The oldest remains of proboscis proper come from Algeria and Morocco (they are about 40 million years old). They were miniature – only 10-15 kilograms in weight – “elephants” with a high-browed skull and nasal openings displaced backwards. This means that their upper lip was extended and, together with the nostrils, was transformed into a trunk – a muscle pump, convenient for feeding and various manipulations, like a hand in a person or other monkey. The appearance of the trunk led to the fact that the second upper and lower incisors of elephant ancestors developed into tusks. In the course of evolution, the proboscis grew very noticeably.

The modern family of elephants, to which the mammoth belonged, appeared 6–7 million years ago in Africa. These mammals are distinguished by an unusual structure and tooth change: on the buccal – chewing – teeth they have parallel transverse grater plates. These teeth are so long with elephants that when the front of the crown is almost worn out, the back is still erupting. As they develop, new teeth move forward and push the old ones.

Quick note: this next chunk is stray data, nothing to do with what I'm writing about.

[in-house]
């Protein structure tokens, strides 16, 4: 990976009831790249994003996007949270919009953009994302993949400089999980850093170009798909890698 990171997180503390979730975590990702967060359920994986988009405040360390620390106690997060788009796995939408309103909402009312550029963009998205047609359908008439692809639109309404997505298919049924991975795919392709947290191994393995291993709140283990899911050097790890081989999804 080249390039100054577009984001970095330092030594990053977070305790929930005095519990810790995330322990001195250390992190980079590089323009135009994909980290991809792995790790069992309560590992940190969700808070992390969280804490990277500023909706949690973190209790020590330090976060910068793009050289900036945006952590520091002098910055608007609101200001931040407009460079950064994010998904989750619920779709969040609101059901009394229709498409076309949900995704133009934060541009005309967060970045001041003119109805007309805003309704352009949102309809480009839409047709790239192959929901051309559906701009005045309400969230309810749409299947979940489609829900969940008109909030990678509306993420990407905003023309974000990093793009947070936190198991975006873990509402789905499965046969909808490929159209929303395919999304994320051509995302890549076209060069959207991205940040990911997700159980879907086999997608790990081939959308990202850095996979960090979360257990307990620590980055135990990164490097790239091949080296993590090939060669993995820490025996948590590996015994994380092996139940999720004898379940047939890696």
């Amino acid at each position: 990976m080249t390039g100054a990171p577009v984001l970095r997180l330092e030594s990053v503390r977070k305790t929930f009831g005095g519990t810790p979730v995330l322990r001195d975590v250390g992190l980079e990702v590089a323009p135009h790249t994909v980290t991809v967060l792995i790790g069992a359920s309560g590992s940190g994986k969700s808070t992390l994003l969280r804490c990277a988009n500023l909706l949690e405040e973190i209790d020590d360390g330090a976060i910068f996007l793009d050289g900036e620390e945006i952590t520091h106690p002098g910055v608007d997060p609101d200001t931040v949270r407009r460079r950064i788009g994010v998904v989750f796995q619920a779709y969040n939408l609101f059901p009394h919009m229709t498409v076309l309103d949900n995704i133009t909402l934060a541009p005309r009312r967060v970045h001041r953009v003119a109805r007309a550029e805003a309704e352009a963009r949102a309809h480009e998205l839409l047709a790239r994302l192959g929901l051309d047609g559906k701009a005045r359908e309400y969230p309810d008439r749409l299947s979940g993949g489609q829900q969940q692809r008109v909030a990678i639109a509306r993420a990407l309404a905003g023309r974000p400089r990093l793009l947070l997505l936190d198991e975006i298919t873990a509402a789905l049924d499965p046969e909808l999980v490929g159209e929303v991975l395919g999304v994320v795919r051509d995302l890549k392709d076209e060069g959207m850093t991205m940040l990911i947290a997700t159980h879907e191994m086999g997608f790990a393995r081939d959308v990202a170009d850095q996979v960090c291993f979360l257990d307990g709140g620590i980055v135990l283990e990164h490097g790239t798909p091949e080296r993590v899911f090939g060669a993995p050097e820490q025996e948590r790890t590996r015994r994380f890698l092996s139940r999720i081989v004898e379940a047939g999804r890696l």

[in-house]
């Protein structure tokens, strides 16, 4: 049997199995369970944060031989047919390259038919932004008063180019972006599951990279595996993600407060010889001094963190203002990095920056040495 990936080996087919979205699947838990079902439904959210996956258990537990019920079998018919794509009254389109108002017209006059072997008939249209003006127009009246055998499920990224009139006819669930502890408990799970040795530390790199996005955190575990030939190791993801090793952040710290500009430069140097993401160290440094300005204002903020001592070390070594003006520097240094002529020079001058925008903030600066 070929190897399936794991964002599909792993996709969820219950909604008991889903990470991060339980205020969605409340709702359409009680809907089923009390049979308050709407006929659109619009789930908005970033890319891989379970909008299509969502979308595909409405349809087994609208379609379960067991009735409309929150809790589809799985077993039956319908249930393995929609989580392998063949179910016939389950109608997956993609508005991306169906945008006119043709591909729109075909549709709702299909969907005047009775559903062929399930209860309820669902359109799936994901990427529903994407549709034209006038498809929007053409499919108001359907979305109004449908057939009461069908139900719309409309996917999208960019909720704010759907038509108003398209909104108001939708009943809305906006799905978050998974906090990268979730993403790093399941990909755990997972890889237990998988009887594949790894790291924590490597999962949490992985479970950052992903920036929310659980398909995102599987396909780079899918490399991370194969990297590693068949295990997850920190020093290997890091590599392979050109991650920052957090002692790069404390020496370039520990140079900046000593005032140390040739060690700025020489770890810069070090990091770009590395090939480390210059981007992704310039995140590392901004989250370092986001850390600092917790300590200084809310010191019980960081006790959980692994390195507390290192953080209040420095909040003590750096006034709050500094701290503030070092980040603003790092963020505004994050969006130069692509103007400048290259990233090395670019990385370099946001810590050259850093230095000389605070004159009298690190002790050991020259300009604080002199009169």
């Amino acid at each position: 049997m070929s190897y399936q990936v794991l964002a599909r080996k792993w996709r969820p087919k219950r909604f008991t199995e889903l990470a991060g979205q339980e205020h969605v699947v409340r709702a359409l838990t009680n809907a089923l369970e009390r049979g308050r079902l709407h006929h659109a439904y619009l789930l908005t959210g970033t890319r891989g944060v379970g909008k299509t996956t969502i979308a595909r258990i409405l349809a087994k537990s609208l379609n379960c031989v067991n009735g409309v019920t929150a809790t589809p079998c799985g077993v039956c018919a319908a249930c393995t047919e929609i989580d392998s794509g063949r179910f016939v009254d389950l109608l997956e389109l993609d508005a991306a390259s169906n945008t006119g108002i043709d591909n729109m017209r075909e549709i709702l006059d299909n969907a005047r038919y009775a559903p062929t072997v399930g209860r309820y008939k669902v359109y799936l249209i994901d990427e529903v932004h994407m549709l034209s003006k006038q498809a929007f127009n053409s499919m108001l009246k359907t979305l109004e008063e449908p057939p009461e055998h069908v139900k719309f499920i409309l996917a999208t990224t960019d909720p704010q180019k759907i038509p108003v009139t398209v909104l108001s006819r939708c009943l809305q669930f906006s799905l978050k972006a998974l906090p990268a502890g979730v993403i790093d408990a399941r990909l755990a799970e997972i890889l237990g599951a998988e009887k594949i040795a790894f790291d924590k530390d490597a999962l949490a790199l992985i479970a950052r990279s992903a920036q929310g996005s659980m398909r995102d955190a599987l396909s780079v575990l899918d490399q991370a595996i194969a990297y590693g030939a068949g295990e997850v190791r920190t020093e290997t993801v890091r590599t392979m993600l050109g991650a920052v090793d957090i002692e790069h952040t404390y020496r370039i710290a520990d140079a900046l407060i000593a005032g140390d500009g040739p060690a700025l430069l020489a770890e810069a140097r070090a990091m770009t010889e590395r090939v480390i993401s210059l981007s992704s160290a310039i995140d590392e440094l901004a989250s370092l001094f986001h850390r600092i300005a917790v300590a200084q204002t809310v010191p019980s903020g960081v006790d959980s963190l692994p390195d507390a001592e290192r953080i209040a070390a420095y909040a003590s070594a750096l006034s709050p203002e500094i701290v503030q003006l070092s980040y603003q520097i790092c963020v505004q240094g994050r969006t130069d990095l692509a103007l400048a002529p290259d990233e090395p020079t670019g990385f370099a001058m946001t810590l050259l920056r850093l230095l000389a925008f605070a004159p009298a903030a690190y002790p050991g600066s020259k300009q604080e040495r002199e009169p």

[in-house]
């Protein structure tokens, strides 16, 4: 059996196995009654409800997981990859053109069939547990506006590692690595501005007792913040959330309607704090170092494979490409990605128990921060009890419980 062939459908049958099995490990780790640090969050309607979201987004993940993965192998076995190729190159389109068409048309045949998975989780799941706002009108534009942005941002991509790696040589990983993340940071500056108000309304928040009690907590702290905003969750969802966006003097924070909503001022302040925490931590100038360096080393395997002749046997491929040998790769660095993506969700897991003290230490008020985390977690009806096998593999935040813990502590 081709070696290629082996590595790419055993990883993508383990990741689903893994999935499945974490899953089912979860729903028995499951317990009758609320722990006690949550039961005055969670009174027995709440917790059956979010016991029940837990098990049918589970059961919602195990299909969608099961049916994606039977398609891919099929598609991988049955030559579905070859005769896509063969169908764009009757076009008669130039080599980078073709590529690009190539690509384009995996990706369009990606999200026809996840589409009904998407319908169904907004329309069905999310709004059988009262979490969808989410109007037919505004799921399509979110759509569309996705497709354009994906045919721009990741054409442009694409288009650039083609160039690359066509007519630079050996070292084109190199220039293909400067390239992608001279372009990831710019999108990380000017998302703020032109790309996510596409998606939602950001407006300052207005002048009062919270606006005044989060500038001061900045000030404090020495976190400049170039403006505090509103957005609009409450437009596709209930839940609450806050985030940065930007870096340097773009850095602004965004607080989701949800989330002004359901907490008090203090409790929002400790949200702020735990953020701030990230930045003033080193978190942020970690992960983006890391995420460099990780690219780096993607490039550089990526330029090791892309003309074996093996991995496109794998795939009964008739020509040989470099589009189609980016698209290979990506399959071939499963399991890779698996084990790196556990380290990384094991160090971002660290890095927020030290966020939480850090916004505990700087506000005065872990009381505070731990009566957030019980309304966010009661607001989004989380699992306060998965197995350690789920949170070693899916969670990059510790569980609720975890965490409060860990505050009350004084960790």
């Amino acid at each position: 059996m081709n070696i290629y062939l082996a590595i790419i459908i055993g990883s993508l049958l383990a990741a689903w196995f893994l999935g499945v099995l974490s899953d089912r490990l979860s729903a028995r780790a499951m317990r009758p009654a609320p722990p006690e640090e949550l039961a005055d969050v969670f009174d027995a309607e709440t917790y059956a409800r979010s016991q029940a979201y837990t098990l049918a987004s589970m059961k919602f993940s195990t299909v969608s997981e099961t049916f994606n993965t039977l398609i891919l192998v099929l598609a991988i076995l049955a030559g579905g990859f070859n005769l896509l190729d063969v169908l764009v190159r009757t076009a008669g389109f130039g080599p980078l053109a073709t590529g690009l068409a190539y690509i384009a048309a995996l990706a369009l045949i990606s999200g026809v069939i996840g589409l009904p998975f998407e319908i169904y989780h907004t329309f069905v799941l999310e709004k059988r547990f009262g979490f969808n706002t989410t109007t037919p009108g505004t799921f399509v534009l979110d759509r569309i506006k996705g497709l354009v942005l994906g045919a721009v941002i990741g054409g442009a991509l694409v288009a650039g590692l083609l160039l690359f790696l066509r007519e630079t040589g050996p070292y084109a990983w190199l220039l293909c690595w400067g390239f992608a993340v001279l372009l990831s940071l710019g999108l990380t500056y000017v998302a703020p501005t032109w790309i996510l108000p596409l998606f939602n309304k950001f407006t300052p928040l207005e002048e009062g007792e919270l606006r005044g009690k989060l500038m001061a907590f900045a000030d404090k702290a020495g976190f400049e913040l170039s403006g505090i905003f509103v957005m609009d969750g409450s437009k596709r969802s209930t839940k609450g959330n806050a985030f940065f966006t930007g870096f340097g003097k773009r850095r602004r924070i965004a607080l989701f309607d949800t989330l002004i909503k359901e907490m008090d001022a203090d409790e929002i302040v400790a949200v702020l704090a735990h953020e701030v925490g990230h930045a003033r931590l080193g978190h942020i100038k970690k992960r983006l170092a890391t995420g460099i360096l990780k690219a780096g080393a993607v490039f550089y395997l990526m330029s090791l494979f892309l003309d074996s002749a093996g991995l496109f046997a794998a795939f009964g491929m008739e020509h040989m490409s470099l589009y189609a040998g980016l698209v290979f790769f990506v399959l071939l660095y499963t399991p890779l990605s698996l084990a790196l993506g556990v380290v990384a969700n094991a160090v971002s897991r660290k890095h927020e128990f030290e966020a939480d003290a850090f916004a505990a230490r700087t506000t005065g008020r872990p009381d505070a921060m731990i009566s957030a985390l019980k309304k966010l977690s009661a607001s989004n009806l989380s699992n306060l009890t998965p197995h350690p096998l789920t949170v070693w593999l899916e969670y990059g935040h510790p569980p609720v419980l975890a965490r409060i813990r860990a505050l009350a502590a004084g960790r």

Such horizontal, or “conveyor”, replacement always occurs at a certain time: six generations of buccal teeth successively replace one another (when the last teeth grind – around the 60th year of life, the elephant dies of hunger). Therefore, using computed tomography by the number of teeth remaining “in stock”, you can find out the individual age of the mammoth. Say, Yuki’s fourth tooth change has not yet erupted, which means she was 6–9 years old.